PalaikastroWritten By Sarah Van Ryn

A site without a palace...

Despite the lack of evidence for a palace at the site of Palaikastro, there was still external influences from Aegean and Mediterranean trade networks. As of yet there has not been any evidence found of a palace but there is plenty of evidence that there were external influences on the material culture of the Minoans who lived there. From looking at their material culture and that of those found in the Aegean and Mediterranean trade networks it will become very clear that there are similarities.

Evidence of specialization...

Most of the bigger sites on Crete like Knossos and Phaistos had palaces where materials were imported to and then they were distributed through out the crafts peoples. This is where most of the evidence of trade can be found at those sites. At the site of Palaikastro there is no evidence of a palace like that. However, there were still people living in this harbor town and they still made material things and traded with neighboring countries.
Regulare pottery kiln
There is evidence of specialization for pottery. A kiln was excavated by Davaras and team in August 1978. This is what he writes about it. The kiln was found not far from Palaikastro on top of a hill over looking the town, the shaft was cut throughsoft rock in the hillside. It has a smooth floor and there is a shelf cut into the rock all around. On one side there is a small arched doorway that was probably used to stroke the fire from the outside while in use. Most of the inside, including around the doorway, was reinforced with bricks and clay. Davaras states that around the the shaft near the arch the wall it strongly burnt.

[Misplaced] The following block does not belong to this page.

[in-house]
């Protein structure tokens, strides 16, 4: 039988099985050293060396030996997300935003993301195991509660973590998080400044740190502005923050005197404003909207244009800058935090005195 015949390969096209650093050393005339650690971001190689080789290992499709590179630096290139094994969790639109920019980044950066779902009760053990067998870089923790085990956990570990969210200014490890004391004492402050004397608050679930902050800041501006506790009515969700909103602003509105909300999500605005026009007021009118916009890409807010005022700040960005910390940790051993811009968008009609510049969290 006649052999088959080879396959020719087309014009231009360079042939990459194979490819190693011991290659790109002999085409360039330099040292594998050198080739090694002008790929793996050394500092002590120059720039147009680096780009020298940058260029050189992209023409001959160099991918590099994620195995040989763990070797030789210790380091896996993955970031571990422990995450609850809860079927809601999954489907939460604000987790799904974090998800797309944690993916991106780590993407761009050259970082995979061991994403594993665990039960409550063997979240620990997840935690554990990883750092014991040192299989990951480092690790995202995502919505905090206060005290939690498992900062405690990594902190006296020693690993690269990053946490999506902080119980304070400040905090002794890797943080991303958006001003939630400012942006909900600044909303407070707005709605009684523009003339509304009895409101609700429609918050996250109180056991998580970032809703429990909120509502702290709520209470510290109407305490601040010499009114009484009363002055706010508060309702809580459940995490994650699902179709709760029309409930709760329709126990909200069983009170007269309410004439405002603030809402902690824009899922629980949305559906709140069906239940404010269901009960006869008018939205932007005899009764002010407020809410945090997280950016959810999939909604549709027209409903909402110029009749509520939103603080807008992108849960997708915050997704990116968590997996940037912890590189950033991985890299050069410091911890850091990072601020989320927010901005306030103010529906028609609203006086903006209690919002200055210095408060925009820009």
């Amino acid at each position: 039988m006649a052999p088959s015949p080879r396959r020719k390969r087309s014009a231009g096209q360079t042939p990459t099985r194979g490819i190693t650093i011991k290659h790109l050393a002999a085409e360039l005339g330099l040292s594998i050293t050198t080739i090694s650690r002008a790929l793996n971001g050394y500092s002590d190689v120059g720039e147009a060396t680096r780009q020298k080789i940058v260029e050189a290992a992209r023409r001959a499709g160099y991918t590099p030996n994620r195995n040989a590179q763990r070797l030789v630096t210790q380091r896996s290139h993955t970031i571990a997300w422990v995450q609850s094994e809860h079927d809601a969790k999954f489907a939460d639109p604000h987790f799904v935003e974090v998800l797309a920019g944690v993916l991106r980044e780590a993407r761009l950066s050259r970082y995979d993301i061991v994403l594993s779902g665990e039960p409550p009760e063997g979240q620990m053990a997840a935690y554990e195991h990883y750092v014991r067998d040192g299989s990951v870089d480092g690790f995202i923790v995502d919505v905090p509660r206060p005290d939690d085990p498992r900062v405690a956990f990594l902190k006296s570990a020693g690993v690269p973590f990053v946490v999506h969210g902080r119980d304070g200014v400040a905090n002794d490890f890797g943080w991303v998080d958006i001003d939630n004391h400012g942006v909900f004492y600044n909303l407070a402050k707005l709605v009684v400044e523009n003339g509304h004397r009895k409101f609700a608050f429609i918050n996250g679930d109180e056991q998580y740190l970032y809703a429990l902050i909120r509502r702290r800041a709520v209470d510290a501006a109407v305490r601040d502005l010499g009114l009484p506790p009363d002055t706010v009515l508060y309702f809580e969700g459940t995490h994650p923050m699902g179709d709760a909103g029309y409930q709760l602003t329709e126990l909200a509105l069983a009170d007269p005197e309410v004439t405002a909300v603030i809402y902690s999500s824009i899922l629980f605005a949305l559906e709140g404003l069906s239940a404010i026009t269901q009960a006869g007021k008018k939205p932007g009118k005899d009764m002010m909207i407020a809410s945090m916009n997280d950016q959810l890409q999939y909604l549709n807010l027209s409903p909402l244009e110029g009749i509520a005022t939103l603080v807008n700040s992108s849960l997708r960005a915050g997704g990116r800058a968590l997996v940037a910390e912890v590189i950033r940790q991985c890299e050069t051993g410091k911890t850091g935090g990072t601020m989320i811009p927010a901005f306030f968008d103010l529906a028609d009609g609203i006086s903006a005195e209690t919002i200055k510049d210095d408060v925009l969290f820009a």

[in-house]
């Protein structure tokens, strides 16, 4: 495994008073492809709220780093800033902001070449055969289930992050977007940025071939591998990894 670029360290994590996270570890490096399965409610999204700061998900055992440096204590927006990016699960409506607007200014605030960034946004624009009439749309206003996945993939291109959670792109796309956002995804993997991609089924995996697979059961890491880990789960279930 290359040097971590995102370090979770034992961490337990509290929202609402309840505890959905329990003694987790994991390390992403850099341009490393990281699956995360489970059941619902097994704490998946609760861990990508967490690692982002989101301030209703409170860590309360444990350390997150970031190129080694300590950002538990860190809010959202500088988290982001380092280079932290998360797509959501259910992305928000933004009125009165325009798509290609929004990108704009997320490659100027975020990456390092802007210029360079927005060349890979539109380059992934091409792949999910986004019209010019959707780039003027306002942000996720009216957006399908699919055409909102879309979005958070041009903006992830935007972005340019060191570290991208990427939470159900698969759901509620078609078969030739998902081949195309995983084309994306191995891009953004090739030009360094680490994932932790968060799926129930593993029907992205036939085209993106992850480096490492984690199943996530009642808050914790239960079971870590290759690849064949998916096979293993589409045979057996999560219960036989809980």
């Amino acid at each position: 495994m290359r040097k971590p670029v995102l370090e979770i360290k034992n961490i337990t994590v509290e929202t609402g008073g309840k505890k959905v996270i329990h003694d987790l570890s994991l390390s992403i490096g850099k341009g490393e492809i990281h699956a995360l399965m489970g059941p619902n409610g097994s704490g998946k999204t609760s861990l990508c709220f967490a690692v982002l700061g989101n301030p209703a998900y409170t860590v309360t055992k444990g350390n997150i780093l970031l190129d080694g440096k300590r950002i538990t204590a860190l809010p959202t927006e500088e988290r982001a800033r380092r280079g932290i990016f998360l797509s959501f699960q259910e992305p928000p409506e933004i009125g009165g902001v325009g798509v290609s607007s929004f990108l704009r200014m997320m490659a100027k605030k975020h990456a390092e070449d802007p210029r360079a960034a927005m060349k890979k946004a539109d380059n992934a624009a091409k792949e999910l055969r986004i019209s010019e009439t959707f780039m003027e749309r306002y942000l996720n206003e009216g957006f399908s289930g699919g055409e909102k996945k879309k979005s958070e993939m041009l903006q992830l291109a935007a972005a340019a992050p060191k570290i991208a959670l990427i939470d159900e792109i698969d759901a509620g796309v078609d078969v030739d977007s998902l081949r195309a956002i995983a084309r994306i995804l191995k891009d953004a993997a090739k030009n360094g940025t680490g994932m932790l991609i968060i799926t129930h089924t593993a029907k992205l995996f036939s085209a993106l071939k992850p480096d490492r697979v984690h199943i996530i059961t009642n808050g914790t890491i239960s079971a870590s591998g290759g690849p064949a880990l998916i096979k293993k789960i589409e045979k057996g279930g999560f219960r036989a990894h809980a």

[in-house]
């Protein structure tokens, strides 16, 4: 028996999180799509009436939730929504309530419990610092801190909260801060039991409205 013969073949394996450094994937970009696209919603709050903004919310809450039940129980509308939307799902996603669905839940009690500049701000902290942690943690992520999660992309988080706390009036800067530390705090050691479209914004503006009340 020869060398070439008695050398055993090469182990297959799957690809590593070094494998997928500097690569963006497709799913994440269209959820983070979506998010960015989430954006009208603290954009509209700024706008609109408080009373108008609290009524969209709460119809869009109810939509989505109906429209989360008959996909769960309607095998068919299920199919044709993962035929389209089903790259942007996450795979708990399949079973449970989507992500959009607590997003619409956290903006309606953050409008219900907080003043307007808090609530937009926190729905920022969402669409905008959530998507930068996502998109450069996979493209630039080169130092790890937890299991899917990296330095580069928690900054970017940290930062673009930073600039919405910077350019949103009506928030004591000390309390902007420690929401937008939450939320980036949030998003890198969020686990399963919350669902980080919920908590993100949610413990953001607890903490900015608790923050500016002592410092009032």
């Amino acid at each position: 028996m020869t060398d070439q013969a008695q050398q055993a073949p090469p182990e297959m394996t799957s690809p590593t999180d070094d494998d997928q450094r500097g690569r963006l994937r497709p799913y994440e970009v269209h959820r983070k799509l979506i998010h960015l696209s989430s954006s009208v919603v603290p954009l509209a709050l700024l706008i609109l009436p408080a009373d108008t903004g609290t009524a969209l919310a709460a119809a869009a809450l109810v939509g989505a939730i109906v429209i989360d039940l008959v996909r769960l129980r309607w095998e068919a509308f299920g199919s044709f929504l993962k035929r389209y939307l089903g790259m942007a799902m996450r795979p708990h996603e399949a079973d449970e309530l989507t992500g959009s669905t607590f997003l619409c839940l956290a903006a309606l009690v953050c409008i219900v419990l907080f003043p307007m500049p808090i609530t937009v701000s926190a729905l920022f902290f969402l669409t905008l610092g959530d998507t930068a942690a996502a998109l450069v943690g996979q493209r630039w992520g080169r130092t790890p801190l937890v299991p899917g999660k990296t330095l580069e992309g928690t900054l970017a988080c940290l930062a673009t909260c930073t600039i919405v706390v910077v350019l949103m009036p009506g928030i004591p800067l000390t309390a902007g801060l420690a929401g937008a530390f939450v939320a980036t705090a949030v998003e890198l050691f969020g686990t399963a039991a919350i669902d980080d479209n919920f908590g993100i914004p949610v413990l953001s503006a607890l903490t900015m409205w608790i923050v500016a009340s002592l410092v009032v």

The kiln is completely like other kilns found dating to the same time period except that its based is slightly lowered in the ground; this could have been for obtaining high levels of heat. Nothing was found in the kiln but pieces of broken cups which later proved to have nothing to to with the kiln. They may have just fallen into the kiln later when it was buried. Davaras found no traces of ash or charcoal on the inside of the shaft or pieces of pottery as one might expect to be lying around. Possibly the rejected pieces from the kiln. However, Daravas is certain this is a pottery kiln and not a metal foundry. Above is an areal view of the kiln. The entrance is on the right and the shaft would be coming straight up out of the circle in the center. The finding of this kiln is evidence that at the site of Palaikastro they were at least making pottery. The lack of pottery to be found around it could just mean that this kiln was a prototype for ones that came later. Next the evidence of influences on their material culture and trade from around the Mediterranean and Aegean trade networks.

Evidence of influence in pottery...

Jug with papyrus. Height 24.5 cm. Late Minoan I (Photograph by Max Hirmer)